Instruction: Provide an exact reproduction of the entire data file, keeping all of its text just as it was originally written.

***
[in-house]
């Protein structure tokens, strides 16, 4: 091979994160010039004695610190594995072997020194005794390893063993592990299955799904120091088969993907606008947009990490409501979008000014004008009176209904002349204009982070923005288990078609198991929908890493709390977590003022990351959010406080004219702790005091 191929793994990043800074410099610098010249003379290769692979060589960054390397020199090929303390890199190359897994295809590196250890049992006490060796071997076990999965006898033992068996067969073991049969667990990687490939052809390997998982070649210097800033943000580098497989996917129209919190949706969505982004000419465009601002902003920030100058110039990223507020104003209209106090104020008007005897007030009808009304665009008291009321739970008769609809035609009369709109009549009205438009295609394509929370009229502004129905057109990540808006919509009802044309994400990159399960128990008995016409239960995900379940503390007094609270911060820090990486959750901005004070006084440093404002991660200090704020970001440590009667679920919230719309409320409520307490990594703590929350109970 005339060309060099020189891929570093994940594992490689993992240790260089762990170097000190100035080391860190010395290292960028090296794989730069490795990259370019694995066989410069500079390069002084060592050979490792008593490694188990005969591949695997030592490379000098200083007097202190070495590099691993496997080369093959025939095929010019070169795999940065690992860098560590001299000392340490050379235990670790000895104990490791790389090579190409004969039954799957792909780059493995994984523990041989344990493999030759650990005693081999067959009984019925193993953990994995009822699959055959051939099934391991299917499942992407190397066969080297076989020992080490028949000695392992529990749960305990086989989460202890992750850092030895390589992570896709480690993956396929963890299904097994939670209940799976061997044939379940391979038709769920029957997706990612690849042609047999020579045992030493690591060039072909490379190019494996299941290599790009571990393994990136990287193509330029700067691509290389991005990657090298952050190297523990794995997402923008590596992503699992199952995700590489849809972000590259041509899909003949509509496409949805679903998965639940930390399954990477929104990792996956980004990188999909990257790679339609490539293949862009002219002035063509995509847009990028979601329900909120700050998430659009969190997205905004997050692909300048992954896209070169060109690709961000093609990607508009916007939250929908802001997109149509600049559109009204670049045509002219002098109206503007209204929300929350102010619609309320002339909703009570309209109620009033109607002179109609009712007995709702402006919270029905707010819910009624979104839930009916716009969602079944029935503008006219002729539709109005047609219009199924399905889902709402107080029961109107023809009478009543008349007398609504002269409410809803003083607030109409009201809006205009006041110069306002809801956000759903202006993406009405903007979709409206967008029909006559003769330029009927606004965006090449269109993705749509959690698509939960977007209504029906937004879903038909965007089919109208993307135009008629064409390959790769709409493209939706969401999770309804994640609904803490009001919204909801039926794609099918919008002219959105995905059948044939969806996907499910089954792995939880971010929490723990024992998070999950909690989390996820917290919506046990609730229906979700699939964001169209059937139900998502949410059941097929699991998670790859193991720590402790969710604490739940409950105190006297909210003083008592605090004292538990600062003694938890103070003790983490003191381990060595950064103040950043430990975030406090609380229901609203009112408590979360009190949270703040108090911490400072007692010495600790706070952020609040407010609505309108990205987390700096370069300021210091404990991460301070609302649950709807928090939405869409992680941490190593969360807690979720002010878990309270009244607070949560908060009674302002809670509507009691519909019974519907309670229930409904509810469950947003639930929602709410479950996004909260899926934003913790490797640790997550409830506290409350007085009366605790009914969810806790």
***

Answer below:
[in-house]
């Protein structure tokens, strides 16, 4: 091979994160010039004695610190594995072997020194005794390893063993592990299955799904120091088969993907606008947009990490409501979008000014004008009176209904002349204009982070923005288990078609198991929908890493709390977590003022990351959010406080004219702790005091 191929793994990043800074410099610098010249003379290769692979060589960054390397020199090929303390890199190359897994295809590196250890049992006490060796071997076990999965006898033992068996067969073991049969667990990687490939052809390997998982070649210097800033943000580098497989996917129209919190949706969505982004000419465009601002902003920030100058110039990223507020104003209209106090104020008007005897007030009808009304665009008291009321739970008769609809035609009369709109009549009205438009295609394509929370009229502004129905057109990540808006919509009802044309994400990159399960128990008995016409239960995900379940503390007094609270911060820090990486959750901005004070006084440093404002991660200090704020970001440590009667679920919230719309409320409520307490990594703590929350109970 005339060309060099020189891929570093994940594992490689993992240790260089762990170097000190100035080391860190010395290292960028090296794989730069490795990259370019694995066989410069500079390069002084060592050979490792008593490694188990005969591949695997030592490379000098200083007097202190070495590099691993496997080369093959025939095929010019070169795999940065690992860098560590001299000392340490050379235990670790000895104990490791790389090579190409004969039954799957792909780059493995994984523990041989344990493999030759650990005693081999067959009984019925193993953990994995009822699959055959051939099934391991299917499942992407190397066969080297076989020992080490028949000695392992529990749960305990086989989460202890992750850092030895390589992570896709480690993956396929963890299904097994939670209940799976061997044939379940391979038709769920029957997706990612690849042609047999020579045992030493690591060039072909490379190019494996299941290599790009571990393994990136990287193509330029700067691509290389991005990657090298952050190297523990794995997402923008590596992503699992199952995700590489849809972000590259041509899909003949509509496409949805679903998965639940930390399954990477929104990792996956980004990188999909990257790679339609490539293949862009002219002035063509995509847009990028979601329900909120700050998430659009969190997205905004997050692909300048992954896209070169060109690709961000093609990607508009916007939250929908802001997109149509600049559109009204670049045509002219002098109206503007209204929300929350102010619609309320002339909703009570309209109620009033109607002179109609009712007995709702402006919270029905707010819910009624979104839930009916716009969602079944029935503008006219002729539709109005047609219009199924399905889902709402107080029961109107023809009478009543008349007398609504002269409410809803003083607030109409009201809006205009006041110069306002809801956000759903202006993406009405903007979709409206967008029909006559003769330029009927606004965006090449269109993705749509959690698509939960977007209504029906937004879903038909965007089919109208993307135009008629064409390959790769709409493209939706969401999770309804994640609904803490009001919204909801039926794609099918919008002219959105995905059948044939969806996907499910089954792995939880971010929490723990024992998070999950909690989390996820917290919506046990609730229906979700699939964001169209059937139900998502949410059941097929699991998670790859193991720590402790969710604490739940409950105190006297909210003083008592605090004292538990600062003694938890103070003790983490003191381990060595950064103040950043430990975030406090609380229901609203009112408590979360009190949270703040108090911490400072007692010495600790706070952020609040407010609505309108990205987390700096370069300021210091404990991460301070609302649950709807928090939405869409992680941490190593969360807690979720002010878990309270009244607070949560908060009674302002809670509507009691519909019974519907309670229930409904509810469950947003639930929602709410479950996004909260899926934003913790490797640790997550409830506290409350007085009366605790009914969810806790």